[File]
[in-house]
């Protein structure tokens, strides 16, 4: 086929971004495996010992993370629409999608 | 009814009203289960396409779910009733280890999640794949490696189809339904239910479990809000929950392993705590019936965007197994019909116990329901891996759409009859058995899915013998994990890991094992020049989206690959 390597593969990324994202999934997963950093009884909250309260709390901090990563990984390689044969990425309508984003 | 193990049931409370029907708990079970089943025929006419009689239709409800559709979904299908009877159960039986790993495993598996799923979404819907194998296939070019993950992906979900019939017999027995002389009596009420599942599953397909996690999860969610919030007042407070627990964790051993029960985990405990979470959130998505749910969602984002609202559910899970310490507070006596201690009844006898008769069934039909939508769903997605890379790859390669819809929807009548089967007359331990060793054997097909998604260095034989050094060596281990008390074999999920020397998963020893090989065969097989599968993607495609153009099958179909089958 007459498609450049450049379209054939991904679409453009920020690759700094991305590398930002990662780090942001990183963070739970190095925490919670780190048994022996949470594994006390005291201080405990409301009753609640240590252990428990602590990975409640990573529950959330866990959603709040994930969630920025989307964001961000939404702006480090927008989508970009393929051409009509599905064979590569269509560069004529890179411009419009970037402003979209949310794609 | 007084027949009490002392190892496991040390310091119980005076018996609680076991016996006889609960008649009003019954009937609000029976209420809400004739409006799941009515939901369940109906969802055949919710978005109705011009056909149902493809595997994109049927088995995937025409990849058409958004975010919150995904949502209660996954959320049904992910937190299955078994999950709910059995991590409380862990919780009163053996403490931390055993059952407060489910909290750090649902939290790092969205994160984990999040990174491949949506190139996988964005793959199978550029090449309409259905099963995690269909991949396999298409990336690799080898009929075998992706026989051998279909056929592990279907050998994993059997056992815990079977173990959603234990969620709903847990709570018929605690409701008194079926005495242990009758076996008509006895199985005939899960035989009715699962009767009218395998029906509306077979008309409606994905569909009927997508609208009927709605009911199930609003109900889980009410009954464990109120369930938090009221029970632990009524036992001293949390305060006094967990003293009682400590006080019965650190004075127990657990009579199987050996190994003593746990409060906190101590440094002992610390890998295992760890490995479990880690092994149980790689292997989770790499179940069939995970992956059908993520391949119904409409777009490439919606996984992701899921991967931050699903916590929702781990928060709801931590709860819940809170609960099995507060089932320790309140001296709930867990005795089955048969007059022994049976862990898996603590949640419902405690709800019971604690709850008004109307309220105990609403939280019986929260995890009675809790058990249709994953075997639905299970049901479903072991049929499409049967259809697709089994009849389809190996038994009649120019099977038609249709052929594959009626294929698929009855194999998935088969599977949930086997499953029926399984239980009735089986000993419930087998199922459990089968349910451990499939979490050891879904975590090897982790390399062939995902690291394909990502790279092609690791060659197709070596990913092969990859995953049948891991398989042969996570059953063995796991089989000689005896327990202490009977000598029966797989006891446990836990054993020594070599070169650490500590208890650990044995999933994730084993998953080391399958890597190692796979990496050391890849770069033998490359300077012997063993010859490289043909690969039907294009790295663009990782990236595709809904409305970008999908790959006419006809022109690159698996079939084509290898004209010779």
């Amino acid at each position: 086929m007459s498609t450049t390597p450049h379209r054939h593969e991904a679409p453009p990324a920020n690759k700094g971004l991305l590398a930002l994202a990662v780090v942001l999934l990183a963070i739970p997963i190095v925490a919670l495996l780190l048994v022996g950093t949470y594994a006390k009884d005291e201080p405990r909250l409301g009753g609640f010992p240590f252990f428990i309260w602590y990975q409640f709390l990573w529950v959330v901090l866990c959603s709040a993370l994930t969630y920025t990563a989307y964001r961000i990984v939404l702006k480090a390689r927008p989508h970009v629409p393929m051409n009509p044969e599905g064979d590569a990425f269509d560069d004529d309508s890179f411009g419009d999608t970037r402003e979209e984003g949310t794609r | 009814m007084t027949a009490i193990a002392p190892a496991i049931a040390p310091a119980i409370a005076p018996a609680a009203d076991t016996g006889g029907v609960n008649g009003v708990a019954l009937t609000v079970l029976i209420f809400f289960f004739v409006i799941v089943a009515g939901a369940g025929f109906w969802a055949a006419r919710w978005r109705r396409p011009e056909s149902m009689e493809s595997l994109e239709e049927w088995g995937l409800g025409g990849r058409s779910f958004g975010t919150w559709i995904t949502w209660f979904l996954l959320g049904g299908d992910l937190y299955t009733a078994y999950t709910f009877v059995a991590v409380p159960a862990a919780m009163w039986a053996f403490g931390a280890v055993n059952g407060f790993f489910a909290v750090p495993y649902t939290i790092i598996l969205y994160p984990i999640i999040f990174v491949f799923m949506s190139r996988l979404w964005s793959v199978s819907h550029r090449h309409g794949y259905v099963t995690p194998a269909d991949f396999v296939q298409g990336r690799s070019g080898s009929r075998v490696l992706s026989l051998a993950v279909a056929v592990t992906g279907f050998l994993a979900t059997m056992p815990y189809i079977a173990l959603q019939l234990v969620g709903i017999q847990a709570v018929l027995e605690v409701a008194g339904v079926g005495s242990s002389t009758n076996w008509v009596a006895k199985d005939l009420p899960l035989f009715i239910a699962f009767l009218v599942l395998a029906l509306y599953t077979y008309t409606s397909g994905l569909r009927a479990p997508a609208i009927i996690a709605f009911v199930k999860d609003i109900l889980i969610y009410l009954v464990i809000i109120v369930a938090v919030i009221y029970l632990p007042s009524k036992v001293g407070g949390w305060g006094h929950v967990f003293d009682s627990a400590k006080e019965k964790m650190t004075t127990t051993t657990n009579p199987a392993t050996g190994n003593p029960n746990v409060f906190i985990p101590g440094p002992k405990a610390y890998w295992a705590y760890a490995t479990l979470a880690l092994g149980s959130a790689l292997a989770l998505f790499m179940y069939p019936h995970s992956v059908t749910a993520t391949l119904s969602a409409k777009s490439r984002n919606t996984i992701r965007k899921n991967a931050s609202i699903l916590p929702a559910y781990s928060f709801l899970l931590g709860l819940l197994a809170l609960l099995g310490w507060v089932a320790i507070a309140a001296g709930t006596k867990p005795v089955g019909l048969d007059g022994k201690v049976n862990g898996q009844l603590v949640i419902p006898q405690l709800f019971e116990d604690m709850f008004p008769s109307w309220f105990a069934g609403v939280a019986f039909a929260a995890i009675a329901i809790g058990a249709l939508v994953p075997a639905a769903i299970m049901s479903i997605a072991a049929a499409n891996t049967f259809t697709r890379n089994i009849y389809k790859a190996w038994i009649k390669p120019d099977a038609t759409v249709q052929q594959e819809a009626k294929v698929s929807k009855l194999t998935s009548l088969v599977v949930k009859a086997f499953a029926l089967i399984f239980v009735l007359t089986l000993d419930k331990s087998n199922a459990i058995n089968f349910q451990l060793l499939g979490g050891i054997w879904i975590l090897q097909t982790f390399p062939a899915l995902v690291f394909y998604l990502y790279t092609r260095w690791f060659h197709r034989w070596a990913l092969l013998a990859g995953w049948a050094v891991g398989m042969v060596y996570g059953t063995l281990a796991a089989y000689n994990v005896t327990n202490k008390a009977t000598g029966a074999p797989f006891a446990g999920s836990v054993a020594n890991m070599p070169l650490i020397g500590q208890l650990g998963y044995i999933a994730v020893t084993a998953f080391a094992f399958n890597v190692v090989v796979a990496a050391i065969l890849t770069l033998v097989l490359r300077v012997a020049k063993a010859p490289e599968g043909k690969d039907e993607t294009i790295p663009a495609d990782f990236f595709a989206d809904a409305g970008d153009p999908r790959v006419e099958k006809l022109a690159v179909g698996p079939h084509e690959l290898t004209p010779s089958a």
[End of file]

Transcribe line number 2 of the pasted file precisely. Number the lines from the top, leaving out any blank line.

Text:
């Protein structure tokens, strides 16, 4: 086929971004495996010992993370629409999608 | 009814009203289960396409779910009733280890999640794949490696189809339904239910479990809000929950392993705590019936965007197994019909116990329901891996759409009859058995899915013998994990890991094992020049989206690959 390597593969990324994202999934997963950093009884909250309260709390901090990563990984390689044969990425309508984003 | 193990049931409370029907708990079970089943025929006419009689239709409800559709979904299908009877159960039986790993495993598996799923979404819907194998296939070019993950992906979900019939017999027995002389009596009420599942599953397909996690999860969610919030007042407070627990964790051993029960985990405990979470959130998505749910969602984002609202559910899970310490507070006596201690009844006898008769069934039909939508769903997605890379790859390669819809929807009548089967007359331990060793054997097909998604260095034989050094060596281990008390074999999920020397998963020893090989065969097989599968993607495609153009099958179909089958 007459498609450049450049379209054939991904679409453009920020690759700094991305590398930002990662780090942001990183963070739970190095925490919670780190048994022996949470594994006390005291201080405990409301009753609640240590252990428990602590990975409640990573529950959330866990959603709040994930969630920025989307964001961000939404702006480090927008989508970009393929051409009509599905064979590569269509560069004529890179411009419009970037402003979209949310794609 | 007084027949009490002392190892496991040390310091119980005076018996609680076991016996006889609960008649009003019954009937609000029976209420809400004739409006799941009515939901369940109906969802055949919710978005109705011009056909149902493809595997994109049927088995995937025409990849058409958004975010919150995904949502209660996954959320049904992910937190299955078994999950709910059995991590409380862990919780009163053996403490931390055993059952407060489910909290750090649902939290790092969205994160984990999040990174491949949506190139996988964005793959199978550029090449309409259905099963995690269909991949396999298409990336690799080898009929075998992706026989051998279909056929592990279907050998994993059997056992815990079977173990959603234990969620709903847990709570018929605690409701008194079926005495242990009758076996008509006895199985005939899960035989009715699962009767009218395998029906509306077979008309409606994905569909009927997508609208009927709605009911199930609003109900889980009410009954464990109120369930938090009221029970632990009524036992001293949390305060006094967990003293009682400590006080019965650190004075127990657990009579199987050996190994003593746990409060906190101590440094002992610390890998295992760890490995479990880690092994149980790689292997989770790499179940069939995970992956059908993520391949119904409409777009490439919606996984992701899921991967931050699903916590929702781990928060709801931590709860819940809170609960099995507060089932320790309140001296709930867990005795089955048969007059022994049976862990898996603590949640419902405690709800019971604690709850008004109307309220105990609403939280019986929260995890009675809790058990249709994953075997639905299970049901479903072991049929499409049967259809697709089994009849389809190996038994009649120019099977038609249709052929594959009626294929698929009855194999998935088969599977949930086997499953029926399984239980009735089986000993419930087998199922459990089968349910451990499939979490050891879904975590090897982790390399062939995902690291394909990502790279092609690791060659197709070596990913092969990859995953049948891991398989042969996570059953063995796991089989000689005896327990202490009977000598029966797989006891446990836990054993020594070599070169650490500590208890650990044995999933994730084993998953080391399958890597190692796979990496050391890849770069033998490359300077012997063993010859490289043909690969039907294009790295663009990782990236595709809904409305970008999908790959006419006809022109690159698996079939084509290898004209010779």